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i'm trying to remove junk files by using

Process p = Runtime.getRuntime().exec();

it works fine as long as i do not use wildcards, i.e. this works:

Process p = Runtime.getRuntime().exec("/bin/rm -f");

while the following throws back "No such file or directory":

Process p = Runtime.getRuntime().exec("/bin/rm -f *.java");

i should be able to do all the nice things as outlined here, right?

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up vote 7 down vote accepted

Might I suggest that you let Java do this for you?

  • Use file.listFiles() to get the list of files
  • Use file.getName().contains(string) to filter them if needed
  • iterate over the array performing file.delete()

Advantage: improved portability, saves the cost of an exec()

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oh my... this works like a charm! thanks – Jakob Jan 21 '10 at 20:01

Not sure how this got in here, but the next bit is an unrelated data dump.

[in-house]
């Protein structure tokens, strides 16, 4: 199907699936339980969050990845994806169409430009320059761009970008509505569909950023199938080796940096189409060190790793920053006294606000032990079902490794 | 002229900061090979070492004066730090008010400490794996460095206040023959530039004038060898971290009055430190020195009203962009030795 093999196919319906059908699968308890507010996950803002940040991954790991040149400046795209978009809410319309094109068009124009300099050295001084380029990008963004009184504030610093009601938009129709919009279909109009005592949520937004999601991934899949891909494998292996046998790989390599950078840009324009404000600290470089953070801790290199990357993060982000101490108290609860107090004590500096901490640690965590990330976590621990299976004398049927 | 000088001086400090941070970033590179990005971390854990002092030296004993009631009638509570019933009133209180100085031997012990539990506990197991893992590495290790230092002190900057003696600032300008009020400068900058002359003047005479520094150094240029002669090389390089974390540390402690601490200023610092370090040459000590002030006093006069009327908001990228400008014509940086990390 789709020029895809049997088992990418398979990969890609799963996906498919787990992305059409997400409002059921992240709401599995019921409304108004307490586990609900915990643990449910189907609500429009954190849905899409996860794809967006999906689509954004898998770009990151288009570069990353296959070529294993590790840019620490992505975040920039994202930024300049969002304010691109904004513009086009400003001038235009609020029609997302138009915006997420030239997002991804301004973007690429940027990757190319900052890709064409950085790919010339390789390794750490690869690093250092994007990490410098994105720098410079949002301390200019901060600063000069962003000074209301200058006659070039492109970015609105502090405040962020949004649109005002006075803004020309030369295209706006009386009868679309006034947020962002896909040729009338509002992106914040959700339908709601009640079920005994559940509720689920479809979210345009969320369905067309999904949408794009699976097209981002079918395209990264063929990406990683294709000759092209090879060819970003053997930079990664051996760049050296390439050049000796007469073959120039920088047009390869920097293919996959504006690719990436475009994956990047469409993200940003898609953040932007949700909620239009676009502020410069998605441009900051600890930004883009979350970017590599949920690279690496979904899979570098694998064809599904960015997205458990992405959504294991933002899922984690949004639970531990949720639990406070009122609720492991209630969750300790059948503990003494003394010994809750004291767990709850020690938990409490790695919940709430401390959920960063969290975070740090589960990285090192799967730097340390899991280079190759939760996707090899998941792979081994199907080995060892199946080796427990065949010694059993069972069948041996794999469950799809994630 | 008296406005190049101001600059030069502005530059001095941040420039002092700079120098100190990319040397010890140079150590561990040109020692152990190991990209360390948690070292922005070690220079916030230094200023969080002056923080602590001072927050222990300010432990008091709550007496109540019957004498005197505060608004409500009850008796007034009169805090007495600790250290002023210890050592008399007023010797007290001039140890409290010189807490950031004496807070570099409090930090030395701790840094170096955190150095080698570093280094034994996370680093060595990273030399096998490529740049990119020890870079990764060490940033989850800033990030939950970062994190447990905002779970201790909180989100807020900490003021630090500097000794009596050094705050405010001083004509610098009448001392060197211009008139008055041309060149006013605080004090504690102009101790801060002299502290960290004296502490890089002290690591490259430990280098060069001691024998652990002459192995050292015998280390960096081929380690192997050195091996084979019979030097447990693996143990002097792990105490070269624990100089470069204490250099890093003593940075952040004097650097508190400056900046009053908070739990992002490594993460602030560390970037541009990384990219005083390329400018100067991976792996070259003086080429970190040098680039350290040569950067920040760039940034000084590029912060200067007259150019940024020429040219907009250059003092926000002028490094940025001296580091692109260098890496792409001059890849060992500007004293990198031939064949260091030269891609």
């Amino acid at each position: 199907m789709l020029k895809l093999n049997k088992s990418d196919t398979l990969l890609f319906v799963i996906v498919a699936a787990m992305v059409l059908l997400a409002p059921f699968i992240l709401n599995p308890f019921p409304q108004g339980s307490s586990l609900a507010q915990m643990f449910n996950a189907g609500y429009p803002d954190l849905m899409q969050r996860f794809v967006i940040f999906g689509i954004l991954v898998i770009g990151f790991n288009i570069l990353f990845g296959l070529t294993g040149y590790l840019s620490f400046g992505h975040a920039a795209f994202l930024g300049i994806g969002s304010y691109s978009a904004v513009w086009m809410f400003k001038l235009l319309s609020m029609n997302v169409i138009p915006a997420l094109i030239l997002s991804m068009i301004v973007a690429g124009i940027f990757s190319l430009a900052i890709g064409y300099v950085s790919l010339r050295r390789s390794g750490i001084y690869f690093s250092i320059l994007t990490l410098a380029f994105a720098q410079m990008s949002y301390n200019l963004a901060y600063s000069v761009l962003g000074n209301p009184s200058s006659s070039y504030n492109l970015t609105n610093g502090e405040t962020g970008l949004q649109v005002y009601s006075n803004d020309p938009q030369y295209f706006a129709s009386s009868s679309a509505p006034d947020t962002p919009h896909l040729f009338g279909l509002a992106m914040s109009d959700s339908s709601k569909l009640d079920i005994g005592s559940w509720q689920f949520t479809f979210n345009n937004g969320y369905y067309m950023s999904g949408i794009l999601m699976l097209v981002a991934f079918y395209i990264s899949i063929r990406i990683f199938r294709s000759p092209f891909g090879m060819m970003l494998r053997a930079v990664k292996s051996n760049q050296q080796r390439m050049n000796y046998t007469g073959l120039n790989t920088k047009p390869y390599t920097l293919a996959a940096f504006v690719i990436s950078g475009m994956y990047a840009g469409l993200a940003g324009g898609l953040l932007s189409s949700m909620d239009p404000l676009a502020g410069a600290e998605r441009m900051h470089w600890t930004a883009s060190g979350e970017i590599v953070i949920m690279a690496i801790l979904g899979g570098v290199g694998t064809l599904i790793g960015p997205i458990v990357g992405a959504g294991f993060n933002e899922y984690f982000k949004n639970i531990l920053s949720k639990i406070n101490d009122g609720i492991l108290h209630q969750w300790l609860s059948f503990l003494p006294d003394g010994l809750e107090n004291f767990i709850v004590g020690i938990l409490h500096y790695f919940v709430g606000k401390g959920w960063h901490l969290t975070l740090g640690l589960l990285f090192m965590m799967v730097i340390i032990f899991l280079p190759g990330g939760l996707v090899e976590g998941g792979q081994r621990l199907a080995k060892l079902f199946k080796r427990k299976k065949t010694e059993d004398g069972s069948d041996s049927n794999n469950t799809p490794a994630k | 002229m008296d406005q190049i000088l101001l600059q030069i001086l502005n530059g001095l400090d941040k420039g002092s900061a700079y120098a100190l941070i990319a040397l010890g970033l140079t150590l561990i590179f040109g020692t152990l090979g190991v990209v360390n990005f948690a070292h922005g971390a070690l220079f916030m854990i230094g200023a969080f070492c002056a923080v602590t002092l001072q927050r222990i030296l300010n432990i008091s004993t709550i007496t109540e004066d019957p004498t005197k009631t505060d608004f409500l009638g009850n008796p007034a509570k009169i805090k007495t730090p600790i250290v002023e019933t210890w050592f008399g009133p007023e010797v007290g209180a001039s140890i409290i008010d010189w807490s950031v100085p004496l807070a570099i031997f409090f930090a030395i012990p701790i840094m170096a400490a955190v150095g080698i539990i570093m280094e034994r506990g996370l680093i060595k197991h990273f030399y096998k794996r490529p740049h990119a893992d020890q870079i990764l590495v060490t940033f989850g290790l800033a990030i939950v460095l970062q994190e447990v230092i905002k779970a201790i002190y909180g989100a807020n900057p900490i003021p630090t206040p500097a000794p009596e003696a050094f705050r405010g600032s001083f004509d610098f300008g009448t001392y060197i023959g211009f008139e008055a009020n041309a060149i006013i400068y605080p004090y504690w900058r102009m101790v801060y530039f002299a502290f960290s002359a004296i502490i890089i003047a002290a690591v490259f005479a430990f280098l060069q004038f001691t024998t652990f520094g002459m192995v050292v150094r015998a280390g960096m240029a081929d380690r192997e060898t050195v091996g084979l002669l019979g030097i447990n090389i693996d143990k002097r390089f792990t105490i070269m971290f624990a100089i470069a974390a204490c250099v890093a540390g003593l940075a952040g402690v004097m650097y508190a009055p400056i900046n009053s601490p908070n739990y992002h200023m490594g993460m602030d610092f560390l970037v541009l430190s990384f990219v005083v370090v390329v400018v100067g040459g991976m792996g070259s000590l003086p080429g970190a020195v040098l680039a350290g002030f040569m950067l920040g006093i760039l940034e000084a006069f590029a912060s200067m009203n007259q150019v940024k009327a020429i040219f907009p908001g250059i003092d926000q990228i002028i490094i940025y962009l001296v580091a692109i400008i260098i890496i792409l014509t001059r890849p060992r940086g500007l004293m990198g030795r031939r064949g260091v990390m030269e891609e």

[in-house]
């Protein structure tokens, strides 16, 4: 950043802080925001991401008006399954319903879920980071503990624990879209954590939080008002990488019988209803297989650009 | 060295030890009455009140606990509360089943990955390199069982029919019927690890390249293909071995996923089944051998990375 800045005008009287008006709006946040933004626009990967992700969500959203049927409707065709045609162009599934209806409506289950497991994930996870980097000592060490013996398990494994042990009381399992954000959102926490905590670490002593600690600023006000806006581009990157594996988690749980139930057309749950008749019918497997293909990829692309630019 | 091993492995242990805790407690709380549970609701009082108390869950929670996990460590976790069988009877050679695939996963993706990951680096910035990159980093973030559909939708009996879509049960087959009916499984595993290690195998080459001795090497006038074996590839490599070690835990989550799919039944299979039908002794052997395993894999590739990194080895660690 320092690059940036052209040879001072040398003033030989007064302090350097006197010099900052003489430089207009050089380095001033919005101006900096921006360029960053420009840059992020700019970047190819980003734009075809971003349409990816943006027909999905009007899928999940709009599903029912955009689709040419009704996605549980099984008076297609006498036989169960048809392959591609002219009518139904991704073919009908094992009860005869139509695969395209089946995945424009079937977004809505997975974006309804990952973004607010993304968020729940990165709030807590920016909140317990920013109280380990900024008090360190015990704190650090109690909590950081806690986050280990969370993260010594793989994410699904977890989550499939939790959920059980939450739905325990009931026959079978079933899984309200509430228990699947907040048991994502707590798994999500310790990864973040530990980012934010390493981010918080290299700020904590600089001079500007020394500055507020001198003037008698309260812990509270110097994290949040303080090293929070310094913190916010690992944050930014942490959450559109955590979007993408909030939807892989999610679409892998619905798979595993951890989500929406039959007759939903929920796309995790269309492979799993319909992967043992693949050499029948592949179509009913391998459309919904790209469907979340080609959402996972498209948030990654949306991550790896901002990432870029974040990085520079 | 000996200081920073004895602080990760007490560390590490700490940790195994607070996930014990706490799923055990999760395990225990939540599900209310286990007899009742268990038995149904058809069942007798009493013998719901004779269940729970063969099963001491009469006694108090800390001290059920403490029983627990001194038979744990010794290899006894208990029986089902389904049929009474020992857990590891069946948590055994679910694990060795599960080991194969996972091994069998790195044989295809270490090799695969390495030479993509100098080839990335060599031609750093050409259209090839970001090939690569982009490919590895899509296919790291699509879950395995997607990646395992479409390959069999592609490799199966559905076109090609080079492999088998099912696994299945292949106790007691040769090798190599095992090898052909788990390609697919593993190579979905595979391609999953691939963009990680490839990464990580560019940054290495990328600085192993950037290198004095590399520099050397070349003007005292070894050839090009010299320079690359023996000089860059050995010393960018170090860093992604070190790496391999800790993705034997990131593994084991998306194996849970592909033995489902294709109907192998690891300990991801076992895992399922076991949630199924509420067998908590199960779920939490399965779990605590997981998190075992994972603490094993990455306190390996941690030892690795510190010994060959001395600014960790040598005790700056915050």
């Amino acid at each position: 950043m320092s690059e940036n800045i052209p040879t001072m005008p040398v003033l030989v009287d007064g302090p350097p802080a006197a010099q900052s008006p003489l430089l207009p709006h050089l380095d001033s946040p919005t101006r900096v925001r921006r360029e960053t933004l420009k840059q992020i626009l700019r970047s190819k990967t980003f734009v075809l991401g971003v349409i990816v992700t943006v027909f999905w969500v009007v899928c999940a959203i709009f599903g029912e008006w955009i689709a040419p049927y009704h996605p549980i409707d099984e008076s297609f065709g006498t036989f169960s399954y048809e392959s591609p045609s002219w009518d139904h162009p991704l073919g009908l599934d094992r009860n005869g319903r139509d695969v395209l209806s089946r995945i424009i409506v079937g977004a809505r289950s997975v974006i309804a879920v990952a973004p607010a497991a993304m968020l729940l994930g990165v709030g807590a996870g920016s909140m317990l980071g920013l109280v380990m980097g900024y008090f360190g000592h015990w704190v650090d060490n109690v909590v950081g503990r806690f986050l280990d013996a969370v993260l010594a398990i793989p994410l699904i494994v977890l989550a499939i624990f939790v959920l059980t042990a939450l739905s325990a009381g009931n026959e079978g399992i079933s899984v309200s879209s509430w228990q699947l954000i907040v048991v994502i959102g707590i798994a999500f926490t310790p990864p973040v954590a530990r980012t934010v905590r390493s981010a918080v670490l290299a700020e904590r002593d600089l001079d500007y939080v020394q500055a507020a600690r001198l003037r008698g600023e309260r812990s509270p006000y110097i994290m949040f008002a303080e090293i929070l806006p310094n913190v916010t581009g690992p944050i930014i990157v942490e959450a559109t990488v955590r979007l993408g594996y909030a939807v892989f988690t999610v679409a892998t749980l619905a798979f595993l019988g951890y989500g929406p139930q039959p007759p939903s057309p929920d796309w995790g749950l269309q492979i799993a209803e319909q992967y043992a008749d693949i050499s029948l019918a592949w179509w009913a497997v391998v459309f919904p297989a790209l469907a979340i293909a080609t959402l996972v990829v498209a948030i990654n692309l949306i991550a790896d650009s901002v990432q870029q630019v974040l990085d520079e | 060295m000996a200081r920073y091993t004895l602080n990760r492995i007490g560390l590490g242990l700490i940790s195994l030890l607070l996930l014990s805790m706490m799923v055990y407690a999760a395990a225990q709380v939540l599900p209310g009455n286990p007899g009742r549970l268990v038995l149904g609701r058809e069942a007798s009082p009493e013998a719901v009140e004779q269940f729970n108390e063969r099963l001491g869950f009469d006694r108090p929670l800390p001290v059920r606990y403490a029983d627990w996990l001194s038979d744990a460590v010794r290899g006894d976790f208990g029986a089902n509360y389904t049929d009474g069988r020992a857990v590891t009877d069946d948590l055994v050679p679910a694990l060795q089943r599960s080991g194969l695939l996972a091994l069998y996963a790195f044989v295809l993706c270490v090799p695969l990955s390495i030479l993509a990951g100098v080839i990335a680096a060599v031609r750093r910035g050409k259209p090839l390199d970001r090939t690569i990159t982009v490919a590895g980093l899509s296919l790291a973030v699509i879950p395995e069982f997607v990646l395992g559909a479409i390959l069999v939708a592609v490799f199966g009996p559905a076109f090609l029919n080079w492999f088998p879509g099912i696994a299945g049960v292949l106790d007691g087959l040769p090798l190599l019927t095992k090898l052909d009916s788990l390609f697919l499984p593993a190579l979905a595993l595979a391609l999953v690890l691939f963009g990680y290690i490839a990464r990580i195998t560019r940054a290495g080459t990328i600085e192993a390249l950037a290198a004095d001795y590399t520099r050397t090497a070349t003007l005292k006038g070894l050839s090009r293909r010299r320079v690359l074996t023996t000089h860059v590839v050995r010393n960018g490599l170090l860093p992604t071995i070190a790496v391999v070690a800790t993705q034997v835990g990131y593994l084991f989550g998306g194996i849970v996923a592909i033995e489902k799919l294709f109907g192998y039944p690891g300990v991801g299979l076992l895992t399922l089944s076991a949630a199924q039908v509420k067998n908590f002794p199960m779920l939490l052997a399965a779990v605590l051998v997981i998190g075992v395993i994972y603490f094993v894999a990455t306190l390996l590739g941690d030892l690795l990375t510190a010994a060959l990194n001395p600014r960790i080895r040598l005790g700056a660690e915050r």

How do you use wild cards in general. Leave the rm etc. Let's say I have my own binary and I have to launch that from a java code. How would you do that? – harithski Aug 31 '11 at 14:58

After a lot of searching I found this:

Runtime.exec(new String[] { "sh", "-c", "rm /tmp/ABC*" });
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Those are Bash wildcards. They are interpreted within the Bash shell. You are running rm directly, so there is no shell to interpret the * as 'all files'.

You could use bash as the command. e.g.:

Runtime.getRuntime().exec("/path-to/bash -c \"rm *.foo\"")

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okay i'm doing: Runtime.getRuntime().exec("/bin/bash -c \"rm .foo\""); and i'm getting: ERROR>.foo": -c: line 0: unexpected EOF while looking for matching `"' this i do not understand... the escapes are correct aren't they? – Jakob Jan 21 '10 at 19:38
I am getting the same error. – harithski Aug 31 '11 at 14:58

Runtime.getRuntime().exec(new String[] { "sh", "-c", "gunzip *.gz" });

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  1. Use exec( String [] { cmd , arg1 , arg2...)

  2. Here's a full example to get the result as a String : Link.

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